Artisan Alley is DeLand’s version of a hipster hangout. Just off Main Street, the Alley generates its own brand of buzz, fueled by Friday night farmers markets and 4th Friday Art Walks. Businesses like Nest, a quirky furniture shop/wine bar and Persimmon Hollow Brewing Company, embrace the retro feel of their converted industrial spaces.
Transition from funky to fine at Museum of Art DeLand’s two locations, downtown and across from Stetson University’s venerable campus. When the museum’s new CEO George Bolge arrived in 2011, exhibits became edgier and more exciting. The John Mellencamp show (Oct. 10-Dec. 28) features the singer/songwriter’s socio-political paintings.
Cress restaurant’s juicy rib eye.
Another DeLand find, Cress restaurant, is the brainchild of Stetson professor Dr. Hari Pulapaka and his podiatrist wife, Jenneffer. Cress draws inspiration from Chef Hari’s Mumbai origins and the socially conscious couple’s passion for locally sourced food. The 13-table eatery is acclaimed by diners and Zagat, which named it Top Restaurant in Central Florida. After dinner, visit the Athens Theatre for musicals and plays or Café DaVinci for indie acts (The Avett Brothers band played here before achieving stardom).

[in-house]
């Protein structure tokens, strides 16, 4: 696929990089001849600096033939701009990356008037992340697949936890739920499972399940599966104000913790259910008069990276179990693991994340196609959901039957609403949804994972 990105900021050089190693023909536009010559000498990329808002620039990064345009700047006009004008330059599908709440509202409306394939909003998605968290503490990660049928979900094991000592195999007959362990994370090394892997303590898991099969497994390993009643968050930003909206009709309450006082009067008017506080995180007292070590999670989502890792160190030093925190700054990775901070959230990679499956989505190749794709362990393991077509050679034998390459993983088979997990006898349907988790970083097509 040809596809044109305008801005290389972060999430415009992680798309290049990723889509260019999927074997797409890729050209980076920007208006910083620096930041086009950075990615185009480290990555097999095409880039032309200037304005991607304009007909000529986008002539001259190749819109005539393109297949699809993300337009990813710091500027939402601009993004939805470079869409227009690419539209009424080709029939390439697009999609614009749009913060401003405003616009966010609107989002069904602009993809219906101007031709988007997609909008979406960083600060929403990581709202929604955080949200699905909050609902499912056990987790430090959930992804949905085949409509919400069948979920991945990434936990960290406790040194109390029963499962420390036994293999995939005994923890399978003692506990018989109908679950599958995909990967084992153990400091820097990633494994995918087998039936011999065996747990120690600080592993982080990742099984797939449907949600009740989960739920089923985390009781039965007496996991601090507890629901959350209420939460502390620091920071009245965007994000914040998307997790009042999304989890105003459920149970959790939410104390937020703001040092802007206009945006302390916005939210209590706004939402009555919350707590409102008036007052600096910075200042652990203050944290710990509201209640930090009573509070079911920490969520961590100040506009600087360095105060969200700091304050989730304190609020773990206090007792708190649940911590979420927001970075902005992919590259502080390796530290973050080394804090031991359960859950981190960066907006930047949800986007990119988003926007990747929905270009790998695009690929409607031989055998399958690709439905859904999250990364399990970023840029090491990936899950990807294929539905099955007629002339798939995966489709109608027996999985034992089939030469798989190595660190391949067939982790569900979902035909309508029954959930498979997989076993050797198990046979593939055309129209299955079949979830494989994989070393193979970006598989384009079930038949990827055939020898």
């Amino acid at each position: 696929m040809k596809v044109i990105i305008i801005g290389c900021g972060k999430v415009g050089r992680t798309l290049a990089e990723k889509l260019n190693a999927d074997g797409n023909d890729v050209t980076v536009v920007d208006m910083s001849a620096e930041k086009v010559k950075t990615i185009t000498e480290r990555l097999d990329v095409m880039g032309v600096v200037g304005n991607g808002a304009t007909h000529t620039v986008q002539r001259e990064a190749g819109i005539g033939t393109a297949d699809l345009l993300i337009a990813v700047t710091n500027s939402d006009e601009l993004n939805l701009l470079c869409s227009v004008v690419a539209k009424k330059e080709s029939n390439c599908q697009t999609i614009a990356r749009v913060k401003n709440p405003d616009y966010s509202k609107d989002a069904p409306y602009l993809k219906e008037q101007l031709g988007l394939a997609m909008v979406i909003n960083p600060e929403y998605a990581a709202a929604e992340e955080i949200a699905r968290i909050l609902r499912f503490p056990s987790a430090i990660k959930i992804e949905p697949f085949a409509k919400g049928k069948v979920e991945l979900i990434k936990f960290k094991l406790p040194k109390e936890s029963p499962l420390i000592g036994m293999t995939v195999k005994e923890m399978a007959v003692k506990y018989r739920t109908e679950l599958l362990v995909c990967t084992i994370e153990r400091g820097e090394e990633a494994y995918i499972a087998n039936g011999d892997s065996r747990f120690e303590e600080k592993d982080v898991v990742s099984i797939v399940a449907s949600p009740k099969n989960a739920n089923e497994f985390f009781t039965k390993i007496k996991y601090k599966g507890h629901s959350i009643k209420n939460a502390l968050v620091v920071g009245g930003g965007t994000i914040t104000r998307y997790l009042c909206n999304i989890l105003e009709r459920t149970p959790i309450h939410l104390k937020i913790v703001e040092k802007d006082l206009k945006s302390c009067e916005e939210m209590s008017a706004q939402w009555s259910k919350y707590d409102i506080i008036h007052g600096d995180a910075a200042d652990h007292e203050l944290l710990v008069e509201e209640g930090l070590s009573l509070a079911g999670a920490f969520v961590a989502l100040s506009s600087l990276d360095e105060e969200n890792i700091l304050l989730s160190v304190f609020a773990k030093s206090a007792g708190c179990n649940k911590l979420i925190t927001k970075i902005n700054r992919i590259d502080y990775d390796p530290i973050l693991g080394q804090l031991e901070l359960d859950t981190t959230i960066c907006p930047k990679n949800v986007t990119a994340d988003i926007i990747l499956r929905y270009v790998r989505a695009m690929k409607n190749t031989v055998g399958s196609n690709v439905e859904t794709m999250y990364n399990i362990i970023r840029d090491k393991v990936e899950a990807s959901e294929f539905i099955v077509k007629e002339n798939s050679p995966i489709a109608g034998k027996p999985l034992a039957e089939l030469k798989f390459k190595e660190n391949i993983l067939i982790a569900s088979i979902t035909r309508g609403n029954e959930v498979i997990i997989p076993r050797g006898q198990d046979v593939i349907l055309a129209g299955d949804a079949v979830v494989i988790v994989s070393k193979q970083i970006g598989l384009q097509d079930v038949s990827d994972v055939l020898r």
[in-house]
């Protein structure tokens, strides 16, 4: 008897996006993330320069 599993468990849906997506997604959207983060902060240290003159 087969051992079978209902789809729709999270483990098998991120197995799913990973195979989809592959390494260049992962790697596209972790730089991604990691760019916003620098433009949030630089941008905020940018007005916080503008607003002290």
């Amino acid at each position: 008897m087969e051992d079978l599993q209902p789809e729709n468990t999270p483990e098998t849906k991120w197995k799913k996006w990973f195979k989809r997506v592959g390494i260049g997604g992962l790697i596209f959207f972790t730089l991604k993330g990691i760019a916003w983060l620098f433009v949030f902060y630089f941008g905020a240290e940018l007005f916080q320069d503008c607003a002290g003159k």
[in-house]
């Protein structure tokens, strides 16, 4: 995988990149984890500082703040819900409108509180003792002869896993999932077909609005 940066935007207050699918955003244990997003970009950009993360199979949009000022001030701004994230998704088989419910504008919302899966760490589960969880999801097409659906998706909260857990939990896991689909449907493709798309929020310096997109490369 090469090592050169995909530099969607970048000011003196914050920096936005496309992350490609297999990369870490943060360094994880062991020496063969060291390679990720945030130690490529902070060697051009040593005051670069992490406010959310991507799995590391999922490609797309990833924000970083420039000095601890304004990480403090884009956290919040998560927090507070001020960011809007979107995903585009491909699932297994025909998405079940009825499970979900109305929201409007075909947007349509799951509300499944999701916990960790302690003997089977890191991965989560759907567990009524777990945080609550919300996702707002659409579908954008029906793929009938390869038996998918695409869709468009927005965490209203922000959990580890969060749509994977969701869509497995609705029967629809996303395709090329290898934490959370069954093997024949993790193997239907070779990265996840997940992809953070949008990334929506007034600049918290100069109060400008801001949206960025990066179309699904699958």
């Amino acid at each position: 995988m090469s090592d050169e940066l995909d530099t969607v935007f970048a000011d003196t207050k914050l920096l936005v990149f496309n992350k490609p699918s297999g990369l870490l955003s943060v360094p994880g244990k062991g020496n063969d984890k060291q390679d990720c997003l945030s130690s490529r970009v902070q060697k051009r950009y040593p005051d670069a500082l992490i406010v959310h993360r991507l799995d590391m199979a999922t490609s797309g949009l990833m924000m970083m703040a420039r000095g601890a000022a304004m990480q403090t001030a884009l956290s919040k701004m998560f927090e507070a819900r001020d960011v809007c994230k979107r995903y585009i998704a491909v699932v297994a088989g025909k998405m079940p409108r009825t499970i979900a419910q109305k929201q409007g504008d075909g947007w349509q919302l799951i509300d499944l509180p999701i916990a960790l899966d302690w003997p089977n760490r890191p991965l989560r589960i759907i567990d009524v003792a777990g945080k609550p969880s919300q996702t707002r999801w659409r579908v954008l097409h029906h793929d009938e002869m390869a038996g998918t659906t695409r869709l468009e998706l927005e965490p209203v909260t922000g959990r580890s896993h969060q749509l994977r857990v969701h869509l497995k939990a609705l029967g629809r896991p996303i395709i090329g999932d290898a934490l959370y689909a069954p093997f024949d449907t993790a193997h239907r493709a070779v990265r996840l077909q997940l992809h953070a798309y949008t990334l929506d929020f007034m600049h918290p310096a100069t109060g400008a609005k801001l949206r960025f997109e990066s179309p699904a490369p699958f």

Like beautiful bookends framing the north and south sides of town, De Leon Springs and Blue Spring make an idyllic ending to this getaway. De Leon Springs State Park evokes an era of plaid picnic baskets, buzz cuts and afternoons with no agenda. The springs are popular in summer, but pancakes rule all year. Inside the park’s Old Spanish Sugar Mill restaurant, waitresses deliver stone-ground batter to patrons who cook pancakes on tabletop grills. It’s a Central Florida rite of passage for children of all ages.
St. Johns River Cruises at Blue Spring State Park offers another escape. Gliding gently past flora and fauna, tour-goers may see egrets riding on the backs of manatees as they graze through surface vegetation. In winter, hundreds of the gentle giants congregate in the warm waters of Blue Spring. Manatees know a good thing when they find it, as do humans, when they discover DeLand, a small town with big dreams. visitwestvolusia.com
Know Before You Go
Less than an hour from Orlando, DeLand makes a great weekend escape for city dwellers who want a taste of small-town life.
- Cress restaurant recommends reserving a table two weeks in advance. Likewise, plan ahead to book one of the Artisan’s eight hotel rooms.
- When cold temperatures arrive, manatee-sighting begins at Blue Spring State Park. Arrive early to avoid long entrance lines.
- To explore the residential Northwest Historic District, rent bikes from DeLand Cyclery, 111 W. Indiana Ave., 386-822-9422.
- The 4th Friday Art Walk (6-9 p.m.) showcases local artists in downtown galleries, museums and businesses.
- The DeLand Fall Festival of the Arts (Nov. 22-23) attracts 180 national and international artists.